"Is she then so very beautiful?" said Cinderella smiling. "Oh my, how I wish I could see her. Oh my, Lady J'ouvert lend me the yellow dress you wear every day so that I may go to the ball and have a peep at this wonderful princess?" "A likely story indeed," cried her sister, tossing her head disdainfully, "that I should lend my clothes to a dirty Cinderella like you?" Cinderella expected to be refused and was not sorry for it as she would have been puzzled, what to do had her sister really lent her the dress she begged to have. On the following evening, the sisters again went to the ball. And so did Cinderella dressed even more magnificently than before.

The King's son never left her side and kept paying her the most flattering compliments. The young lady was enjoying the attention. So it came to pass that she forgot her godmother's instructions and indeed lost track of time so completely that she was startled at hearing the first stroke of midnight. She rose hastily and flew away like a startled fawn. The prince attempted to follow her, but she was too swift for him.

Only as she rushed away, she dropped one of her glass slippers, which he picked up very eagerly. Cinderella reached home quite out of breath without either coach or footman and with only her shabby clothes on her back. Nothing in short remained of her recent magnificence except for the little glass slipper, the match to the one she had lost. Security at the palace gate were closely questioned as to whether they had not seen a princess coming out. But they answered they had seen no one except a shabbily dressed girl who appeared to be a peasant rather than a young lady.

When the two sisters returned from the ball, Cinderella asked them whether they had been well entertained and whether the beautiful lady was there. They replied that she was, but that she had run away as soon as midnight had struck. And so quickly that she dropped one of her dainty glass slippers which the King's son had picked up and was looking at most fondly during the remainder of the ball. Indeed, it seemed beyond a doubt that he was deeply enamored of the beautiful creature to whom it belonged. A few days afterwards, the King's son caused a proclamation to be made by a sound of trumpet all over the kingdom, to the effect that he would marry her whose foot should be found to fit the slipper exactly.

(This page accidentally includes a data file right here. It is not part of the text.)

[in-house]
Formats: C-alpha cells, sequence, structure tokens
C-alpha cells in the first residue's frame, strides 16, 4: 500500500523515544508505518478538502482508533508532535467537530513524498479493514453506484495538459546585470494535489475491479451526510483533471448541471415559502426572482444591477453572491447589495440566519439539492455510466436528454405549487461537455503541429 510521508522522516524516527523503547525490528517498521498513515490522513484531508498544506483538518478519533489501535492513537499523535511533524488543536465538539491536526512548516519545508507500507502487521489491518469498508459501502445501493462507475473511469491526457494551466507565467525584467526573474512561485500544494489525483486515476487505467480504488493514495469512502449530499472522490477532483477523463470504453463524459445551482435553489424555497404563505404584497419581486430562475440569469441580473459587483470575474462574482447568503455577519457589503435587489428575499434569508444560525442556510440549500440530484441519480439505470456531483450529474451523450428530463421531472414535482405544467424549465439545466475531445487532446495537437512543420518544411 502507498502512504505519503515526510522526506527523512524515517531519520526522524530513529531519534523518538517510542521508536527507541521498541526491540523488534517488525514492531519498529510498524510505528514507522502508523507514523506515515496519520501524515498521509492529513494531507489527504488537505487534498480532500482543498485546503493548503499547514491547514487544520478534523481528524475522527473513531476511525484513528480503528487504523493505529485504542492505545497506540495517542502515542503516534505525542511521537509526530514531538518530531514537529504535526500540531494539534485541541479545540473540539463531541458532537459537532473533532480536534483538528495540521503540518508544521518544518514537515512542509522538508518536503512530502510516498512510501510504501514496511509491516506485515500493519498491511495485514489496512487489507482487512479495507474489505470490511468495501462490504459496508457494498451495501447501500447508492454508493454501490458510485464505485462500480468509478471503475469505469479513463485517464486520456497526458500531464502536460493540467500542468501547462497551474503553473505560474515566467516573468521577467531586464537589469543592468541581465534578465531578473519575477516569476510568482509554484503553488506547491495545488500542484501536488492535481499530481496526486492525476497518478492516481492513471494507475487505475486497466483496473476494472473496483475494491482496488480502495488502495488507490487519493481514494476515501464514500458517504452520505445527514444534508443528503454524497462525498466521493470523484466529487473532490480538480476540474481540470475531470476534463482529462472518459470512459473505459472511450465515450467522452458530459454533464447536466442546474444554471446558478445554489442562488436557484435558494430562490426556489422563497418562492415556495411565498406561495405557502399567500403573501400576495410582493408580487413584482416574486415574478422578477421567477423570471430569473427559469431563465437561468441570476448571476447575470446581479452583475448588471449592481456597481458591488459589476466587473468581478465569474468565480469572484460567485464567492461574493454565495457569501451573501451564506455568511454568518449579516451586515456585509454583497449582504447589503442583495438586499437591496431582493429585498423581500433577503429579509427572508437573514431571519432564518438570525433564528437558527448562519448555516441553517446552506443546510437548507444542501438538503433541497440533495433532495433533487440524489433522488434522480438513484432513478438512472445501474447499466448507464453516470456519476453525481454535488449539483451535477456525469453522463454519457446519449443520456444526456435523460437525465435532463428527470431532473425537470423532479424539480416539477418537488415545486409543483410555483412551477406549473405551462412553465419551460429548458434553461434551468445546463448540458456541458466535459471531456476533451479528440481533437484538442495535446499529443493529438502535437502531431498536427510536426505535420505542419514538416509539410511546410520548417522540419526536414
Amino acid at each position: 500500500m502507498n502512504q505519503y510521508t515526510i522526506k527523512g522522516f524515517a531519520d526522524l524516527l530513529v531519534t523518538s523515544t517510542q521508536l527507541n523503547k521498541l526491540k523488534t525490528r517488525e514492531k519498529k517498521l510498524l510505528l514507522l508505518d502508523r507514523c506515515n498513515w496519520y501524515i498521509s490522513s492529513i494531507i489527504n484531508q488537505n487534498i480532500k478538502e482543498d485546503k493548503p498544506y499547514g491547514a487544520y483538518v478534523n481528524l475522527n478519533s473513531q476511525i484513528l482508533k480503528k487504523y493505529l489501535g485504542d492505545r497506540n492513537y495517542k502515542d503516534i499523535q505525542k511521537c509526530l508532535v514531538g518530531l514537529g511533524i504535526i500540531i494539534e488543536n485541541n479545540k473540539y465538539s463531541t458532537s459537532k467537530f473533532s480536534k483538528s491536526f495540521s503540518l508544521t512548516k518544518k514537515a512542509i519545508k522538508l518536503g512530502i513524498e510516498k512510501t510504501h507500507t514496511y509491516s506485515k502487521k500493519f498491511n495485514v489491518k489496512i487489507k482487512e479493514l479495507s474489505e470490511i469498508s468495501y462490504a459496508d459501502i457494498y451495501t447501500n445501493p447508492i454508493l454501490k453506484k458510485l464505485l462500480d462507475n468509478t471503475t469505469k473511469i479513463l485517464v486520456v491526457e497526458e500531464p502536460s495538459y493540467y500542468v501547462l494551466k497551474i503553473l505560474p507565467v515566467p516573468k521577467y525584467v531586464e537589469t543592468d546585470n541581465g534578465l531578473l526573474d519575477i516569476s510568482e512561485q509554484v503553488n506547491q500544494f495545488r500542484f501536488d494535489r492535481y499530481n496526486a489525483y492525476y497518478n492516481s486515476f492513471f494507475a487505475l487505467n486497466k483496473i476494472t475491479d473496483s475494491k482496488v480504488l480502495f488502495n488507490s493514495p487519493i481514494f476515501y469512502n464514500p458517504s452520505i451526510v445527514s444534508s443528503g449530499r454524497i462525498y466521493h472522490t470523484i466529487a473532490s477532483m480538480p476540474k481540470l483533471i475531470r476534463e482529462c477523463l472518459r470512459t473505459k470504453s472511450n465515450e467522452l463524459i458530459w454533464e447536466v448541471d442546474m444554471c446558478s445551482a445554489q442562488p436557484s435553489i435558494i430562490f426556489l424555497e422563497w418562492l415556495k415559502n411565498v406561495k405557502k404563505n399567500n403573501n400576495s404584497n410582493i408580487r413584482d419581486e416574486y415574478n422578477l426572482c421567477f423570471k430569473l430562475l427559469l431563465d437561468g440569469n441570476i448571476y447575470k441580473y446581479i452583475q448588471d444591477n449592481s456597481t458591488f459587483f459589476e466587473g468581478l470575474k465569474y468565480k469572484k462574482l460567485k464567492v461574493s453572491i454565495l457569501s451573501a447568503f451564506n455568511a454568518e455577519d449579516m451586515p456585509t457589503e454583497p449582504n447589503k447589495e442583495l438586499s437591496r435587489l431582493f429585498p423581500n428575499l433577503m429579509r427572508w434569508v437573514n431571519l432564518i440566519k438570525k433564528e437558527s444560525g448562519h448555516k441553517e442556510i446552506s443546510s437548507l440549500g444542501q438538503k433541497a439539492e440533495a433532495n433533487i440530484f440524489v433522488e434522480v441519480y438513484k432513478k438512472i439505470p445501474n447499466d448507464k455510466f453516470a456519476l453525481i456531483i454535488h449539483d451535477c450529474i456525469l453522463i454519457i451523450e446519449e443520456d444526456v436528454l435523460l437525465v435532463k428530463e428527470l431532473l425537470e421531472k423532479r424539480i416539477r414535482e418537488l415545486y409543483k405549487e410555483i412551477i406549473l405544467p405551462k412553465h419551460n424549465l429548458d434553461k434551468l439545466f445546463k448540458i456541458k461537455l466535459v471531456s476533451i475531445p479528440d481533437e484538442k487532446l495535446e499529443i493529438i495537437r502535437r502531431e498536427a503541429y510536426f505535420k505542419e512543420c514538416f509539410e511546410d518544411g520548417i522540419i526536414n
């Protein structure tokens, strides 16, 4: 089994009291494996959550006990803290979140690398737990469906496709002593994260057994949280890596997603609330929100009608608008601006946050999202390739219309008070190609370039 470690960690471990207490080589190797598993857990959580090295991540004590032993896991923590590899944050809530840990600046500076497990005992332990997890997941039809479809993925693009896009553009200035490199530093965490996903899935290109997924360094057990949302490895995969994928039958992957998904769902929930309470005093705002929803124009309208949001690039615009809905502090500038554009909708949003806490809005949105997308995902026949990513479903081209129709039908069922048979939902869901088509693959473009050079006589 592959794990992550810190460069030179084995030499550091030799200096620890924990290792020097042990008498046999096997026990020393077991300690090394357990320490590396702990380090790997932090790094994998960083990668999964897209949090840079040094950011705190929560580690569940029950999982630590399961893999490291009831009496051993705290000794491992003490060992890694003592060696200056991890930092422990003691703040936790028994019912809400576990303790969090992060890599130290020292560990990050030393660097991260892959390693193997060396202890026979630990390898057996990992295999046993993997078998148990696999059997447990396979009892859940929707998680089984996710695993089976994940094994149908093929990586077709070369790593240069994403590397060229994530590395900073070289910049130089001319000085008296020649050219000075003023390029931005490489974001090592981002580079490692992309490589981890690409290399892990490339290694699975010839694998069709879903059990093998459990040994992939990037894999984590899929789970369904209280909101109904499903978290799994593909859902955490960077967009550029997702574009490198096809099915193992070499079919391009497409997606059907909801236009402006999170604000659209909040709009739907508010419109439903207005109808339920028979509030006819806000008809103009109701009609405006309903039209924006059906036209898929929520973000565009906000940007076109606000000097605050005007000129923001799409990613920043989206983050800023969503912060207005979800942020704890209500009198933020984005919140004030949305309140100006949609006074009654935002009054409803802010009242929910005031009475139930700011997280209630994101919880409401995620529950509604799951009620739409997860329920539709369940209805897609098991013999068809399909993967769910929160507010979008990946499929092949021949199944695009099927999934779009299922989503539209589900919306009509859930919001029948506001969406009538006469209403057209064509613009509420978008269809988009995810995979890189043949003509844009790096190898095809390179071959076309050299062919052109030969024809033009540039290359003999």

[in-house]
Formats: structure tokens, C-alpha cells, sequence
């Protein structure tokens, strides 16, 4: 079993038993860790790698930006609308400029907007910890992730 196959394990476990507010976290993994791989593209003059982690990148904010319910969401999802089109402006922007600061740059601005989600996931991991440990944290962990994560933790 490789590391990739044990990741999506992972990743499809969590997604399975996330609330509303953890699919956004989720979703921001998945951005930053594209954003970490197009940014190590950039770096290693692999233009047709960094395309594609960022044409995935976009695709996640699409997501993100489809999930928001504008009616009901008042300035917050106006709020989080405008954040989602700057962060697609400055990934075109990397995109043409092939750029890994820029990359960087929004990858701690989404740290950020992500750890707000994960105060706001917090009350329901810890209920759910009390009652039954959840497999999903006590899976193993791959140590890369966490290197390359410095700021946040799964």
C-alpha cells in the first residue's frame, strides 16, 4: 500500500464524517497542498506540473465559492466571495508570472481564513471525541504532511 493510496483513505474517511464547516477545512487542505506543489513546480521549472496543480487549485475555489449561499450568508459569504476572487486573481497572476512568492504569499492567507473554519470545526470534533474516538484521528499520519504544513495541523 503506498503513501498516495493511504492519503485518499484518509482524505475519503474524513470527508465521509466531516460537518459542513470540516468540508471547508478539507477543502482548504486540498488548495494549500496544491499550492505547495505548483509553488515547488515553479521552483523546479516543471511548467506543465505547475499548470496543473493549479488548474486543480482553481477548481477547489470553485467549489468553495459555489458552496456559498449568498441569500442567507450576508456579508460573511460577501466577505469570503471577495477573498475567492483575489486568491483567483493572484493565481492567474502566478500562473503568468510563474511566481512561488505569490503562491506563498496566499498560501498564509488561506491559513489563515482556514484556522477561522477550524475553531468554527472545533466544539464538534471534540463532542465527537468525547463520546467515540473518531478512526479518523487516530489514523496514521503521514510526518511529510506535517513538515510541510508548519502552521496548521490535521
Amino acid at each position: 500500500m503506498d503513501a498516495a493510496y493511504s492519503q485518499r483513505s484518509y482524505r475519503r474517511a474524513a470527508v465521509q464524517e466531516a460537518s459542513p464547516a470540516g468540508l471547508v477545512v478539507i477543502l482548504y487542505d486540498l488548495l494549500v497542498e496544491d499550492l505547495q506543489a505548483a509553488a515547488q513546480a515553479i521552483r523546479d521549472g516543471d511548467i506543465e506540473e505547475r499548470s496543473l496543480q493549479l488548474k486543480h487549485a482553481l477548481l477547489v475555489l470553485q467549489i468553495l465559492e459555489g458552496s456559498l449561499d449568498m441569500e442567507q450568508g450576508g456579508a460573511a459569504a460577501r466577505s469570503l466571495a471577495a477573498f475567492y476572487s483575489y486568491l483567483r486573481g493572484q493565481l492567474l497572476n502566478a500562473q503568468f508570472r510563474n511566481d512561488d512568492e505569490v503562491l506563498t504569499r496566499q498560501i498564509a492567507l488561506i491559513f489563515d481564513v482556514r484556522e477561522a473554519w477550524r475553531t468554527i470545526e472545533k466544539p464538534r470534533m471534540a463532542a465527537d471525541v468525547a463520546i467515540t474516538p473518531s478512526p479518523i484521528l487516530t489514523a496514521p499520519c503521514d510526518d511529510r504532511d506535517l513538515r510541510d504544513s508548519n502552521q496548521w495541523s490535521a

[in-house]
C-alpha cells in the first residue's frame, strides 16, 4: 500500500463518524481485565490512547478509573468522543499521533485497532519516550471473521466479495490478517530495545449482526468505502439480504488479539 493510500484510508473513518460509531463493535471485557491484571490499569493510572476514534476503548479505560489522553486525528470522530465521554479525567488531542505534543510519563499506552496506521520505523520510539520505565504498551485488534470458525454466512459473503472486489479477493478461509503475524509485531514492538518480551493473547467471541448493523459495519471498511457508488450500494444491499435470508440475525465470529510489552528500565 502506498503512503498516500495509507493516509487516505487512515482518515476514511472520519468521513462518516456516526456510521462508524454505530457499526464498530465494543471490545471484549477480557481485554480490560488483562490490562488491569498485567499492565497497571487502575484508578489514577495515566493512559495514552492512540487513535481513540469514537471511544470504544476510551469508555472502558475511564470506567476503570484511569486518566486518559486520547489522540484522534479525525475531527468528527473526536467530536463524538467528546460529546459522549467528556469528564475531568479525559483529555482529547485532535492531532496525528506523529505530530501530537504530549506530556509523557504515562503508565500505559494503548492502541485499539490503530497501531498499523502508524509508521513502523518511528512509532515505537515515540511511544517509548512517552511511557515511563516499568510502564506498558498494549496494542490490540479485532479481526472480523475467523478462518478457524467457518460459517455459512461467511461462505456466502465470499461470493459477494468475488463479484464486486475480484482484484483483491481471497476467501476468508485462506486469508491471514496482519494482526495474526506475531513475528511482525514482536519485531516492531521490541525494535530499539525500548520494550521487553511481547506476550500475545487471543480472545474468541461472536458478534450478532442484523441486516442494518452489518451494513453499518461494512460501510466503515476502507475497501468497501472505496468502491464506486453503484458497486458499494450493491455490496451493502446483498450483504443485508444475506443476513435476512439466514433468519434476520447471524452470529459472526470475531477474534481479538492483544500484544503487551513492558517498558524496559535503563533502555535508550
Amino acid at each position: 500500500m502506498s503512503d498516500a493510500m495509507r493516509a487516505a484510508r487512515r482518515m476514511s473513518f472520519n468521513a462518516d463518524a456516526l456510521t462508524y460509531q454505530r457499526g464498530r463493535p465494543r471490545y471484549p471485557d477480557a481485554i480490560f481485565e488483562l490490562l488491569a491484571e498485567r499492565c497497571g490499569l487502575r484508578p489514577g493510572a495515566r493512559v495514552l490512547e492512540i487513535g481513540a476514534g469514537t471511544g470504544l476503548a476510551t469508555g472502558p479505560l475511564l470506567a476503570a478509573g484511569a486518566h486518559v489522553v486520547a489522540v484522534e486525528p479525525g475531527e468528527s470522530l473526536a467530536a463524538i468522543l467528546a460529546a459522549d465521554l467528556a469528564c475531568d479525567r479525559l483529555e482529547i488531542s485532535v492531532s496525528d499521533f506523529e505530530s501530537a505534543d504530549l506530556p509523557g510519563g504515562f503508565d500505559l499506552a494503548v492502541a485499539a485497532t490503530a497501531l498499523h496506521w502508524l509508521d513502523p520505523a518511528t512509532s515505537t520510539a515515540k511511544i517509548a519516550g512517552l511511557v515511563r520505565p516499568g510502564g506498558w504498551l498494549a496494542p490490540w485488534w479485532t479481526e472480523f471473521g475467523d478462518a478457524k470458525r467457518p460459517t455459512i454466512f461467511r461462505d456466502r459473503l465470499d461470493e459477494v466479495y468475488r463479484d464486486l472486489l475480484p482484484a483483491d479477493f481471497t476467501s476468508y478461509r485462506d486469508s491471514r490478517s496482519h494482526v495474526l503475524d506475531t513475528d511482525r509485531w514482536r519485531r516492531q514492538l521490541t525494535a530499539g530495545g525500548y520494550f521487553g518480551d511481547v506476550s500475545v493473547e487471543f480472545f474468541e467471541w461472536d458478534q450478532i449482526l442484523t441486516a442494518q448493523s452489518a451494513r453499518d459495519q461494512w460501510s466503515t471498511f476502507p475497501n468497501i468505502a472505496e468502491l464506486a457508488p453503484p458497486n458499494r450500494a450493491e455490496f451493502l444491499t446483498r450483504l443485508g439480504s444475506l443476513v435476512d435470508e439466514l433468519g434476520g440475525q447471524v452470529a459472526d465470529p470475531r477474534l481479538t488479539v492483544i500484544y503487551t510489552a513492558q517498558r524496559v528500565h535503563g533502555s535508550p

So the slipper was first tried on by all the princesses, then by all the duchesses, and next by all the persons belonging to the court. But in vain. It was then carried to the two sisters who tried with all their might to force their feet into its delicate proportions, but with no better success. Cinderella who was present and recognized her slipper now laughed and said, "Suppose I were to try?" Her sister's ridiculed such an idea, but the gentleman who was appointed to try the slipper said that it was but fair she should do so as he had orders to try it on every young maiden in the kingdom. Accordingly having requested Cinderella to sit down, she no sooner put her little foot to the slipper, then she drew it on and it fitted like wax.

The sisters were quite amazed, but their astonishment increased tenfold when Cinderella drew the fellow slipper out of her pocket and put it on. Her Godmother then made her appearance and having touched Cinderella's clothes with her wand made them still more magnificent than those she had previously worn. Her two sisters now recognized her for the beautiful stranger they had seen at the ball. And falling at her feet, begging her forgiveness for their unworthy treatment and all the insults they had heaped upon her. Cinderella raised them saying as she embraced them that she forgave them with all her heart.

She was then taken to the palace of the young prince in whose eyes she appeared yet more lovely and kind than before. And only a few days later, they married. Cinderella, who was as good as she was beautiful, allowed her sisters to lodge in the palace, making them feel very welcome. And she even went on to introduce them to two lords of the court. And together they all lived happily ever after.